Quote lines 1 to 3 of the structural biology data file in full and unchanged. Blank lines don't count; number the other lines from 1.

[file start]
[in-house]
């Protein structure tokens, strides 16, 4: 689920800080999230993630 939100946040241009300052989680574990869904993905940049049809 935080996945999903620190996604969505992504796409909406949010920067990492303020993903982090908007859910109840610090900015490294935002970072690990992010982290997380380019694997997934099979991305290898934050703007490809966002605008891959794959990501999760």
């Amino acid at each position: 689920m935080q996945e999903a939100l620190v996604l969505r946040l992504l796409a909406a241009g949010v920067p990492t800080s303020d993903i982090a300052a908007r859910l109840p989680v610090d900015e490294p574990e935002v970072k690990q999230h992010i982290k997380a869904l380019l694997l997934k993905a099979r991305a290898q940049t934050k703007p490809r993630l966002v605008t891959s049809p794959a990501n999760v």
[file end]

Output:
[in-house]
């Protein structure tokens, strides 16, 4: 689920800080999230993630 939100946040241009300052989680574990869904993905940049049809 935080996945999903620190996604969505992504796409909406949010920067990492303020993903982090908007859910109840610090900015490294935002970072690990992010982290997380380019694997997934099979991305290898934050703007490809966002605008891959794959990501999760």
């Amino acid at each position: 689920m935080q996945e999903a939100l620190v996604l969505r946040l992504l796409a909406a241009g949010v920067p990492t800080s303020d993903i982090a300052a908007r859910l109840p989680v610090d900015e490294p574990e935002v970072k690990q999230h992010i982290k997380a869904l380019l694997l997934k993905a099979r991305a290898q940049t934050k703007p490809r993630l966002v605008t891959s049809p794959a990501n999760v």